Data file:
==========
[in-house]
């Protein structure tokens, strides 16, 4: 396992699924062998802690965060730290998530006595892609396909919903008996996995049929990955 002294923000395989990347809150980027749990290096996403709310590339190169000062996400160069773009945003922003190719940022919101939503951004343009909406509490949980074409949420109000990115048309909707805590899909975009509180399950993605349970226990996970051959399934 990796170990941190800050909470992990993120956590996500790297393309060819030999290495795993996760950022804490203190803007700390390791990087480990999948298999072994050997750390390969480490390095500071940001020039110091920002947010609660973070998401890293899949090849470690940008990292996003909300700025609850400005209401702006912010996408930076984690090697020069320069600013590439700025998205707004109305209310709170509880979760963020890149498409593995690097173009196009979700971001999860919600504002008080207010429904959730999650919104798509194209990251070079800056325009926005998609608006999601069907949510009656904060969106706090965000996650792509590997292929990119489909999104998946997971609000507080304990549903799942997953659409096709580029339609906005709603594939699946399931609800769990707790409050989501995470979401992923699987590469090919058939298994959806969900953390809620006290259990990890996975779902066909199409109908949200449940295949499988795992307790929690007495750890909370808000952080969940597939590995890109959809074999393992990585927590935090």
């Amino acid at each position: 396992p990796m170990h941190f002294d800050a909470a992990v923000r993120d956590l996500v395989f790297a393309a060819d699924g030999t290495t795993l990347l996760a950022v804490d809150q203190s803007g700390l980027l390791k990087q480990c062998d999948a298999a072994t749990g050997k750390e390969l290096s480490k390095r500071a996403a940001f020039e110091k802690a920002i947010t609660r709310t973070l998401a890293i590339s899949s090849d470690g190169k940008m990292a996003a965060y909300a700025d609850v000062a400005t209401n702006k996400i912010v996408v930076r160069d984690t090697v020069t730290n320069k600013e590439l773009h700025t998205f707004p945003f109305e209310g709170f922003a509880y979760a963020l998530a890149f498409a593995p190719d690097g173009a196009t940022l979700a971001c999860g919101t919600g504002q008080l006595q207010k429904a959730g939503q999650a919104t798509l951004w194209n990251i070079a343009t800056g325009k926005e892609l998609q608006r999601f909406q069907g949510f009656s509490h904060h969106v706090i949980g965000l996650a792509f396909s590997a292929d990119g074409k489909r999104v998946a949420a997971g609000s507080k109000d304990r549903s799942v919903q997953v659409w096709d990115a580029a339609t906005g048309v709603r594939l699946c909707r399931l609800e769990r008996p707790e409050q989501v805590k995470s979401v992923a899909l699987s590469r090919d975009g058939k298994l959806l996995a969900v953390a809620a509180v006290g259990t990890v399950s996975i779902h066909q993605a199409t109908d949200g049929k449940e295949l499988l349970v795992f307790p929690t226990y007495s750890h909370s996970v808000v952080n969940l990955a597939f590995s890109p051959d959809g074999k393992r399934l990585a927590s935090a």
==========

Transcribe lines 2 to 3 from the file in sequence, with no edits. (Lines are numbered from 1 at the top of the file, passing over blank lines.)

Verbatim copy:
């Protein structure tokens, strides 16, 4: 396992699924062998802690965060730290998530006595892609396909919903008996996995049929990955 002294923000395989990347809150980027749990290096996403709310590339190169000062996400160069773009945003922003190719940022919101939503951004343009909406509490949980074409949420109000990115048309909707805590899909975009509180399950993605349970226990996970051959399934 990796170990941190800050909470992990993120956590996500790297393309060819030999290495795993996760950022804490203190803007700390390791990087480990999948298999072994050997750390390969480490390095500071940001020039110091920002947010609660973070998401890293899949090849470690940008990292996003909300700025609850400005209401702006912010996408930076984690090697020069320069600013590439700025998205707004109305209310709170509880979760963020890149498409593995690097173009196009979700971001999860919600504002008080207010429904959730999650919104798509194209990251070079800056325009926005998609608006999601069907949510009656904060969106706090965000996650792509590997292929990119489909999104998946997971609000507080304990549903799942997953659409096709580029339609906005709603594939699946399931609800769990707790409050989501995470979401992923699987590469090919058939298994959806969900953390809620006290259990990890996975779902066909199409109908949200449940295949499988795992307790929690007495750890909370808000952080969940597939590995890109959809074999393992990585927590935090």
């Amino acid at each position: 396992p990796m170990h941190f002294d800050a909470a992990v923000r993120d956590l996500v395989f790297a393309a060819d699924g030999t290495t795993l990347l996760a950022v804490d809150q203190s803007g700390l980027l390791k990087q480990c062998d999948a298999a072994t749990g050997k750390e390969l290096s480490k390095r500071a996403a940001f020039e110091k802690a920002i947010t609660r709310t973070l998401a890293i590339s899949s090849d470690g190169k940008m990292a996003a965060y909300a700025d609850v000062a400005t209401n702006k996400i912010v996408v930076r160069d984690t090697v020069t730290n320069k600013e590439l773009h700025t998205f707004p945003f109305e209310g709170f922003a509880y979760a963020l998530a890149f498409a593995p190719d690097g173009a196009t940022l979700a971001c999860g919101t919600g504002q008080l006595q207010k429904a959730g939503q999650a919104t798509l951004w194209n990251i070079a343009t800056g325009k926005e892609l998609q608006r999601f909406q069907g949510f009656s509490h904060h969106v706090i949980g965000l996650a792509f396909s590997a292929d990119g074409k489909r999104v998946a949420a997971g609000s507080k109000d304990r549903s799942v919903q997953v659409w096709d990115a580029a339609t906005g048309v709603r594939l699946c909707r399931l609800e769990r008996p707790e409050q989501v805590k995470s979401v992923a899909l699987s590469r090919d975009g058939k298994l959806l996995a969900v953390a809620a509180v006290g259990t990890v399950s996975i779902h066909q993605a199409t109908d949200g049929k449940e295949l499988l349970v795992f307790p929690t226990y007495s750890h909370s996970v808000v952080n969940l990955a597939f590995s890109p051959d959809g074999k393992r399934l990585a927590s935090a």